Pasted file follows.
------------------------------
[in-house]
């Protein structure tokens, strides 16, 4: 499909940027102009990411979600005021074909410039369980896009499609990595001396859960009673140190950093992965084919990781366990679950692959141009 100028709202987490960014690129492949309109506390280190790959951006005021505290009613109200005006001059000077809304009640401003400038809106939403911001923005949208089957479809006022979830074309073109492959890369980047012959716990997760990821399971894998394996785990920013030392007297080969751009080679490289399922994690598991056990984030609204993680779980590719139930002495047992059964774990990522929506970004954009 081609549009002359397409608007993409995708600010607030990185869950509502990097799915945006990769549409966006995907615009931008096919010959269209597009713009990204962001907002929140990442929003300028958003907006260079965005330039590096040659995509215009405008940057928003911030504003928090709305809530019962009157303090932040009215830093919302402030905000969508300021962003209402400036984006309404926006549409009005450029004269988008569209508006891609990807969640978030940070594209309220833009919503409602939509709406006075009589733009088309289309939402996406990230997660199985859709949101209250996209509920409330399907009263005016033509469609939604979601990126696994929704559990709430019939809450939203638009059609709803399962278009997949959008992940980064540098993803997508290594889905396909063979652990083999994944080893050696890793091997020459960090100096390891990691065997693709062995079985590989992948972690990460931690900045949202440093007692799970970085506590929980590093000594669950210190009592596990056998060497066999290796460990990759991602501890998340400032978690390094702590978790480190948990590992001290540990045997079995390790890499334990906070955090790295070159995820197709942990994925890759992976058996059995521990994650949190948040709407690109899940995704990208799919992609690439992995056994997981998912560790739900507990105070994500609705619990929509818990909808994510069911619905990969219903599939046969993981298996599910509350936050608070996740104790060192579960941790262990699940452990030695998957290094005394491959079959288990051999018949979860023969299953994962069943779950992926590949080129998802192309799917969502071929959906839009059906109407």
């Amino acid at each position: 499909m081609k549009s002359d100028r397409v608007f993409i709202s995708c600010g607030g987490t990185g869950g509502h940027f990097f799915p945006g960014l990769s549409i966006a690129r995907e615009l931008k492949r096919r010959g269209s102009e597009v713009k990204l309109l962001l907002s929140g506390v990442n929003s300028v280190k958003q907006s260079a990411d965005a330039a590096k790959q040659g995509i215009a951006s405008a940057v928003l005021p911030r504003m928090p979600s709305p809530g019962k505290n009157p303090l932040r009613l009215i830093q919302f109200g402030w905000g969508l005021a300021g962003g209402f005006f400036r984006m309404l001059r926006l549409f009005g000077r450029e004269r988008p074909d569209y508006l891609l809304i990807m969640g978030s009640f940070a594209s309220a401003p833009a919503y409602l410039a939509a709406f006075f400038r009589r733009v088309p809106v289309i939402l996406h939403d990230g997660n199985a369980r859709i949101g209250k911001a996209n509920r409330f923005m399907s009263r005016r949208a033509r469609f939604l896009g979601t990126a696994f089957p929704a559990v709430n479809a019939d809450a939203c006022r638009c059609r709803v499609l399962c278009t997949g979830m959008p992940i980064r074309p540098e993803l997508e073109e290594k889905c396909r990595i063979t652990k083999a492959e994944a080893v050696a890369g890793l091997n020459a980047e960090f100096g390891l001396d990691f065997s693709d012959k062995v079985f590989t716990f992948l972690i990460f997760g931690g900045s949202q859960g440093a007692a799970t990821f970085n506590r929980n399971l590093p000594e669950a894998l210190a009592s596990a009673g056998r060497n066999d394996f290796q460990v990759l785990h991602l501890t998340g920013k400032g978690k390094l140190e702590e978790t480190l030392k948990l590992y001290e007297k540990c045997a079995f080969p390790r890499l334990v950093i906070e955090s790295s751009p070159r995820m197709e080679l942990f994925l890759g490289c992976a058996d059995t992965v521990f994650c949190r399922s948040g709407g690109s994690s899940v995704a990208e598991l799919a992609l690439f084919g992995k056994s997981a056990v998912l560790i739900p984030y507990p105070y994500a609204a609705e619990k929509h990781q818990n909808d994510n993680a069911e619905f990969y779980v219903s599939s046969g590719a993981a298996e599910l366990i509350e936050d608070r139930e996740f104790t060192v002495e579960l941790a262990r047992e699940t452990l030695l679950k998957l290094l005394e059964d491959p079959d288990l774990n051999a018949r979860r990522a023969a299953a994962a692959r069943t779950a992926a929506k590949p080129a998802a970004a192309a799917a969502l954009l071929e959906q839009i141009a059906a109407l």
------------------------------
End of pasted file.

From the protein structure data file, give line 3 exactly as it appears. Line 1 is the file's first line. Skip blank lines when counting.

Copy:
């Amino acid at each position: 499909m081609k549009s002359d100028r397409v608007f993409i709202s995708c600010g607030g987490t990185g869950g509502h940027f990097f799915p945006g960014l990769s549409i966006a690129r995907e615009l931008k492949r096919r010959g269209s102009e597009v713009k990204l309109l962001l907002s929140g506390v990442n929003s300028v280190k958003q907006s260079a990411d965005a330039a590096k790959q040659g995509i215009a951006s405008a940057v928003l005021p911030r504003m928090p979600s709305p809530g019962k505290n009157p303090l932040r009613l009215i830093q919302f109200g402030w905000g969508l005021a300021g962003g209402f005006f400036r984006m309404l001059r926006l549409f009005g000077r450029e004269r988008p074909d569209y508006l891609l809304i990807m969640g978030s009640f940070a594209s309220a401003p833009a919503y409602l410039a939509a709406f006075f400038r009589r733009v088309p809106v289309i939402l996406h939403d990230g997660n199985a369980r859709i949101g209250k911001a996209n509920r409330f923005m399907s009263r005016r949208a033509r469609f939604l896009g979601t990126a696994f089957p929704a559990v709430n479809a019939d809450a939203c006022r638009c059609r709803v499609l399962c278009t997949g979830m959008p992940i980064r074309p540098e993803l997508e073109e290594k889905c396909r990595i063979t652990k083999a492959e994944a080893v050696a890369g890793l091997n020459a980047e960090f100096g390891l001396d990691f065997s693709d012959k062995v079985f590989t716990f992948l972690i990460f997760g931690g900045s949202q859960g440093a007692a799970t990821f970085n506590r929980n399971l590093p000594e669950a894998l210190a009592s596990a009673g056998r060497n066999d394996f290796q460990v990759l785990h991602l501890t998340g920013k400032g978690k390094l140190e702590e978790t480190l030392k948990l590992y001290e007297k540990c045997a079995f080969p390790r890499l334990v950093i906070e955090s790295s751009p070159r995820m197709e080679l942990f994925l890759g490289c992976a058996d059995t992965v521990f994650c949190r399922s948040g709407g690109s994690s899940v995704a990208e598991l799919a992609l690439f084919g992995k056994s997981a056990v998912l560790i739900p984030y507990p105070y994500a609204a609705e619990k929509h990781q818990n909808d994510n993680a069911e619905f990969y779980v219903s599939s046969g590719a993981a298996e599910l366990i509350e936050d608070r139930e996740f104790t060192v002495e579960l941790a262990r047992e699940t452990l030695l679950k998957l290094l005394e059964d491959p079959d288990l774990n051999a018949r979860r990522a023969a299953a994962a692959r069943t779950a992926a929506k590949p080129a998802a970004a192309a799917a969502l954009l071929e959906q839009i141009a059906a109407l």